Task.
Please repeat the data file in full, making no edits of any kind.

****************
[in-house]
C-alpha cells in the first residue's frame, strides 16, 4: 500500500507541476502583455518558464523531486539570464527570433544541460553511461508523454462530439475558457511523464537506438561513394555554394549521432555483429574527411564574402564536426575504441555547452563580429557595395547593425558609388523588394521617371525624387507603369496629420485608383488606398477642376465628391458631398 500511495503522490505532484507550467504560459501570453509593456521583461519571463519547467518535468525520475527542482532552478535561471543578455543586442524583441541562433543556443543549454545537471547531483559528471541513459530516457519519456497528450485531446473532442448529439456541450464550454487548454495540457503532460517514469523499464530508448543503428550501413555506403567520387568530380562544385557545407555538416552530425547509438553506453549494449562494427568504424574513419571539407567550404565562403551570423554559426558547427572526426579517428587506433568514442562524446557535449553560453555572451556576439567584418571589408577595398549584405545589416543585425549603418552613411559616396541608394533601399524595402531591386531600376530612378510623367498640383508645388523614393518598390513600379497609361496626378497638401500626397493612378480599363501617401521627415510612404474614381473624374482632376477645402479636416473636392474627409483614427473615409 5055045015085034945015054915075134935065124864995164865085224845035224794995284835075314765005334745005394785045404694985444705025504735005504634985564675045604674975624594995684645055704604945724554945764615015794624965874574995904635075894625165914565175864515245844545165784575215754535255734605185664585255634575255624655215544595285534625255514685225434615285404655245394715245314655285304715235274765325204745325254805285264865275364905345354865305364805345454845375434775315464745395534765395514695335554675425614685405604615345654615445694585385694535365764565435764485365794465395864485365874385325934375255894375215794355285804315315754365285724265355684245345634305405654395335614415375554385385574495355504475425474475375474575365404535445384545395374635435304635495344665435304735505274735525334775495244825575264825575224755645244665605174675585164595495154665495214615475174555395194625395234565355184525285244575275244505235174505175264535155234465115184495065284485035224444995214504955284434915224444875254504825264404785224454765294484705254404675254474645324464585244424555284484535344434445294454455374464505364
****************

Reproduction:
[in-house]
C-alpha cells in the first residue's frame, strides 16, 4: 500500500507541476502583455518558464523531486539570464527570433544541460553511461508523454462530439475558457511523464537506438561513394555554394549521432555483429574527411564574402564536426575504441555547452563580429557595395547593425558609388523588394521617371525624387507603369496629420485608383488606398477642376465628391458631398 500511495503522490505532484507550467504560459501570453509593456521583461519571463519547467518535468525520475527542482532552478535561471543578455543586442524583441541562433543556443543549454545537471547531483559528471541513459530516457519519456497528450485531446473532442448529439456541450464550454487548454495540457503532460517514469523499464530508448543503428550501413555506403567520387568530380562544385557545407555538416552530425547509438553506453549494449562494427568504424574513419571539407567550404565562403551570423554559426558547427572526426579517428587506433568514442562524446557535449553560453555572451556576439567584418571589408577595398549584405545589416543585425549603418552613411559616396541608394533601399524595402531591386531600376530612378510623367498640383508645388523614393518598390513600379497609361496626378497638401500626397493612378480599363501617401521627415510612404474614381473624374482632376477645402479636416473636392474627409483614427473615409 5055045015085034945015054915075134935065124864995164865085224845035224794995284835075314765005334745005394785045404694985444705025504735005504634985564675045604674975624594995684645055704604945724554945764615015794624965874574995904635075894625165914565175864515245844545165784575215754535255734605185664585255634575255624655215544595285534625255514685225434615285404655245394715245314655285304715235274765325204745325254805285264865275364905345354865305364805345454845375434775315464745395534765395514695335554675425614685405604615345654615445694585385694535365764565435764485365794465395864485365874385325934375255894375215794355285804315315754365285724265355684245345634305405654395335614415375554385385574495355504475425474475375474575365404535445384545395374635435304635495344665435304735505274735525334775495244825575264825575224755645244665605174675585164595495154665495214615475174555395194625395234565355184525285244575275244505235174505175264535155234465115184495065284485035224444995214504955284434915224444875254504825264404785224454765294484705254404675254474645324464585244424555284484535344434445294454455374464505364